The U.S. dollar dropped to a 12-year low against the Japanese yen, and also sank to new lows against the euro and other global currencies. As Naomi Martig reports from Hong Kong, stock markets in Asia also sold off, in part because of the weak dollar and because of concerns that the U.S. economy is going into recession.

The dollar fell one percent to 100.20 yen in Tokyo trading Tuesday, its lowest rate since 1995. It also hit record lows against the euro and the Swiss franc.

David Mann, chief currency strategist at Standard Chartered Bank in Hong Kong, says the 100-yen level for the dollar is dangerous because it is a psychological mark for investors.

"If it goes, if that taboo is broken, then traders will be comfortable with the idea that we can actually see even further losses in the dollar against the yen and so we can be trading into the 90's for some time," he said.

On Tuesday the dollar rallied after the Federal Reserve said it would pump $200 billion into financial markets to ease the credit crunch caused by a hike in unpaid home mortgages.

But the gains quickly vanished because of concerns that the plan is not enough to boost the U.S. economy. Mann says investors are wary of the Fed's plan because they worry about U.S. bank failures.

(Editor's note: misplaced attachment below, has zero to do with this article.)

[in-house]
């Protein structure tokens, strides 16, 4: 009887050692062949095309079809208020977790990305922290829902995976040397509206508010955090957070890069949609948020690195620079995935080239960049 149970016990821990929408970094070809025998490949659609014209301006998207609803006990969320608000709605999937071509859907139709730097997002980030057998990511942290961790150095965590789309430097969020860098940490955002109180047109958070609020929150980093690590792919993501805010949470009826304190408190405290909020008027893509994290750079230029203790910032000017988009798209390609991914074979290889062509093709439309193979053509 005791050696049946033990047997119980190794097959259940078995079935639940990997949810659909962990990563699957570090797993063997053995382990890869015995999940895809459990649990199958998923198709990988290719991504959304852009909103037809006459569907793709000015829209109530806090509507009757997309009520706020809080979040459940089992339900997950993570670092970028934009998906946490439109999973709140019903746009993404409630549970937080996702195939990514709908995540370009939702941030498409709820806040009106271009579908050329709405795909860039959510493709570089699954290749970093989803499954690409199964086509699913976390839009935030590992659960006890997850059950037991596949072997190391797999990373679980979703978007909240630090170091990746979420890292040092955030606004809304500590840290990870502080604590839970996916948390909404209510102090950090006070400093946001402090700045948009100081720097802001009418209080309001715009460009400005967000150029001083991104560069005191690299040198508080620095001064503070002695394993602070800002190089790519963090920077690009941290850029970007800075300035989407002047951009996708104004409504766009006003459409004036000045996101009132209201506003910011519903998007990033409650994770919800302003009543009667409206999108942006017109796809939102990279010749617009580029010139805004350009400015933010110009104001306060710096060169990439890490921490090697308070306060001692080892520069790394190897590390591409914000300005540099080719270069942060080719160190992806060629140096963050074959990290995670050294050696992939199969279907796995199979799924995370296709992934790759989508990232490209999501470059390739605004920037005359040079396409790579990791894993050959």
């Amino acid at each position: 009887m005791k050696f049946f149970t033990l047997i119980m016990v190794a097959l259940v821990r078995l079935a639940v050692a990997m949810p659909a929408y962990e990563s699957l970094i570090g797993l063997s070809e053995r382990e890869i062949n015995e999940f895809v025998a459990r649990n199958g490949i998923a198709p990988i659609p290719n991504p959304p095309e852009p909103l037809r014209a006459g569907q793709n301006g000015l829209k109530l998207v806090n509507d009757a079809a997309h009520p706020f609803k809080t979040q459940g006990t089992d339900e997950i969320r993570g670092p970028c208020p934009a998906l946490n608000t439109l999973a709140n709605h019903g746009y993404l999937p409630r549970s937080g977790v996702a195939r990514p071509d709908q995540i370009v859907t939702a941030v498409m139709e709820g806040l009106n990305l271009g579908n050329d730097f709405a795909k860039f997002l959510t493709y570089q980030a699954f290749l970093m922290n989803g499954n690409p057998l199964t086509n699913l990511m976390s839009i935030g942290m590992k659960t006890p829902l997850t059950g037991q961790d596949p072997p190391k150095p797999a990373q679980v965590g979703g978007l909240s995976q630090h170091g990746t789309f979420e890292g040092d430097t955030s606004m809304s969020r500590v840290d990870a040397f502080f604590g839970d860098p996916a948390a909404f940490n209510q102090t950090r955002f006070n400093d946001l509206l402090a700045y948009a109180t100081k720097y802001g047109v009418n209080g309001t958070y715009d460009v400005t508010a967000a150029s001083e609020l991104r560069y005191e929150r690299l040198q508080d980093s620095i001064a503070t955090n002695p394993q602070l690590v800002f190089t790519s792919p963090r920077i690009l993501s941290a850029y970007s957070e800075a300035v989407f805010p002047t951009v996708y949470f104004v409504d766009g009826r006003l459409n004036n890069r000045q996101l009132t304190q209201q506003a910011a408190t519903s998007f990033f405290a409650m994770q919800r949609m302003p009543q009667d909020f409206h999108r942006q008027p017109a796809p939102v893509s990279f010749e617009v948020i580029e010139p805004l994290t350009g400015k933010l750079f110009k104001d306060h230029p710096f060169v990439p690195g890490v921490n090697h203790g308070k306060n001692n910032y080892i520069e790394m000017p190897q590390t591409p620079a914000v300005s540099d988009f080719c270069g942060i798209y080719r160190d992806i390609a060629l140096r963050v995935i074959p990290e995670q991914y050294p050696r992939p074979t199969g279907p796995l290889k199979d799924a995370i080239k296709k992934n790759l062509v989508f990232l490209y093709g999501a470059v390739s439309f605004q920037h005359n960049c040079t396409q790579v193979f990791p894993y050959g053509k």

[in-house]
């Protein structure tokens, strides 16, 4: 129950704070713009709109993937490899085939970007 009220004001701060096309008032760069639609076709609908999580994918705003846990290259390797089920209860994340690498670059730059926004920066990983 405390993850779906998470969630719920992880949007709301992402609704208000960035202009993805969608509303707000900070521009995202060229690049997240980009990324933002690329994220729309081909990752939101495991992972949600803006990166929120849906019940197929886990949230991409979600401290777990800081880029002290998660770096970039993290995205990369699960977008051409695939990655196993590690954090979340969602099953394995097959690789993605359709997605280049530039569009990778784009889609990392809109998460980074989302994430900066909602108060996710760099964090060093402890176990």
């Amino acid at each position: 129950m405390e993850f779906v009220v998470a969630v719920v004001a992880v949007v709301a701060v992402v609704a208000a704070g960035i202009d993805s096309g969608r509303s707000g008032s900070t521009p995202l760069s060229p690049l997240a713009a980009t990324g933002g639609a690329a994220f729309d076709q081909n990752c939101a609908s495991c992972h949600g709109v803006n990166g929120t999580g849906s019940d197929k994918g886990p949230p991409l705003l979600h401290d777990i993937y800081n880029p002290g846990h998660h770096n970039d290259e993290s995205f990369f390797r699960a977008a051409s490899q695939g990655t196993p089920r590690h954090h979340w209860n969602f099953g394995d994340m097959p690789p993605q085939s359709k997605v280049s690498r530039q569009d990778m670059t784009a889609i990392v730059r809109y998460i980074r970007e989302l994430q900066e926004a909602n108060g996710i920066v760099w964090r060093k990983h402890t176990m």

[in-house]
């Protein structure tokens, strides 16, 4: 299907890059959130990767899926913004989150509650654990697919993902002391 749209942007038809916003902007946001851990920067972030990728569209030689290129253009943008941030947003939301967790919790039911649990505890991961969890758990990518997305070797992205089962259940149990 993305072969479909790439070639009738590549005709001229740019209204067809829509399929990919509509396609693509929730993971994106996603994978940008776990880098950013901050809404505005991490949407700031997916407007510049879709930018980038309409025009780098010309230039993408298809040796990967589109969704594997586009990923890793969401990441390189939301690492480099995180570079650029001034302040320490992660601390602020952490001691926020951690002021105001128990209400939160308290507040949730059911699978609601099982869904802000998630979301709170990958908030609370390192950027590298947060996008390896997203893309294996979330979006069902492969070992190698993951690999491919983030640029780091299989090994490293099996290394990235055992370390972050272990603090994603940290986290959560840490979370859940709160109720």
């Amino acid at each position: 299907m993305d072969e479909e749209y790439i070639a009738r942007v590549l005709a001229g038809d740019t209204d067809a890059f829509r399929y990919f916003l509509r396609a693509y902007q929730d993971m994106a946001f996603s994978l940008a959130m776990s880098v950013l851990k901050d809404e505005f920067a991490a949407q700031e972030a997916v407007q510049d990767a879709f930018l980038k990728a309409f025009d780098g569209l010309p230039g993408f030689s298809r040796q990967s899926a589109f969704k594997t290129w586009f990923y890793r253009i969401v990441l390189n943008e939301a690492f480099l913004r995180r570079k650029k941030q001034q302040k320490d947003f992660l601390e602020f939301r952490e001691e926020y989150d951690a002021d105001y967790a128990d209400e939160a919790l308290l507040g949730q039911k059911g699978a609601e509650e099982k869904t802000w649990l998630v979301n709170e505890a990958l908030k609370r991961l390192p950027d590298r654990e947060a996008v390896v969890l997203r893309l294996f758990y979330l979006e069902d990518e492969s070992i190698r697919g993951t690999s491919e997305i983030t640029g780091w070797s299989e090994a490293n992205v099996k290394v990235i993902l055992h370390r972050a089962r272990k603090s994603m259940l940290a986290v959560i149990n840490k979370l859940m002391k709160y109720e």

"The problem is that we are still in a situation of 'can lend, won't lend,' and while we have that type of problem even aggressive monetary easing won't necessarily do it, it'll be a little bit more like just pushing on a string," he said.

Mann says the Fed is also likely to cut interest rates even further.

"Very likely to get a minimum of 50 basis points cut from the next meeting and we are actually expecting the fed funds rate to go all the way down to one percent by the middle of this year," he added.

The dollar's slide against the yen has also sparked concern that Japanese authorities may intervene, as the country has a history of restraining the yen's strength to maintain the competitiveness of exporters.

The U.S. sub-prime mortgage crisis, together with fears that the economy is slipping into recession, is taking its toll on global markets. Mann says the big worry is the possibility the problems could last a long time, similar to the Asian financial crisis in the late 1990s.

Other worries for investors in Asia included rising inflation in much of the region and oil prices nearing $110 a barrel.

On Thursday most major Asian stock markets closed lower. Japan's Nikkei plunged more than three percent, the Hang Seng Index in Hong Kong lost 4.8 percent and the Kospi in Seoul gave up 2.6 percent of its value.